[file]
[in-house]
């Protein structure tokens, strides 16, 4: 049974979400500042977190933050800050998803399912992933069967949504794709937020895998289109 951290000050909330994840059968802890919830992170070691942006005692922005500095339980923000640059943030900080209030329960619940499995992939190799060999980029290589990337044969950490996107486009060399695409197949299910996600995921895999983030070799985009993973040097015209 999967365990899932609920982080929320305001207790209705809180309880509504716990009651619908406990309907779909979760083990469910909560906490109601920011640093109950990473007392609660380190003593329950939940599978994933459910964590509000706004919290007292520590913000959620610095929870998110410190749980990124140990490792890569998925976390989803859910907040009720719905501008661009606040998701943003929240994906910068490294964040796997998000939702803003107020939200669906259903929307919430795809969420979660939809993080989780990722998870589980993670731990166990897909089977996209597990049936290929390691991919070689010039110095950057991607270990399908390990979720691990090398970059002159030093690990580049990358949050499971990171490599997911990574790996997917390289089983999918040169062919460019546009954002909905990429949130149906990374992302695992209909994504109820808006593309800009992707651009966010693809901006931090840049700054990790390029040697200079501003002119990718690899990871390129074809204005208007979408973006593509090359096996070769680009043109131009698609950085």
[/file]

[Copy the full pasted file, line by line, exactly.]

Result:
[in-house]
């Protein structure tokens, strides 16, 4: 049974979400500042977190933050800050998803399912992933069967949504794709937020895998289109 951290000050909330994840059968802890919830992170070691942006005692922005500095339980923000640059943030900080209030329960619940499995992939190799060999980029290589990337044969950490996107486009060399695409197949299910996600995921895999983030070799985009993973040097015209 999967365990899932609920982080929320305001207790209705809180309880509504716990009651619908406990309907779909979760083990469910909560906490109601920011640093109950990473007392609660380190003593329950939940599978994933459910964590509000706004919290007292520590913000959620610095929870998110410190749980990124140990490792890569998925976390989803859910907040009720719905501008661009606040998701943003929240994906910068490294964040796997998000939702803003107020939200669906259903929307919430795809969420979660939809993080989780990722998870589980993670731990166990897909089977996209597990049936290929390691991919070689010039110095950057991607270990399908390990979720691990090398970059002159030093690990580049990358949050499971990171490599997911990574790996997917390289089983999918040169062919460019546009954002909905990429949130149906990374992302695992209909994504109820808006593309800009992707651009966010693809901006931090840049700054990790390029040697200079501003002119990718690899990871390129074809204005208007979408973006593509090359096996070769680009043109131009698609950085």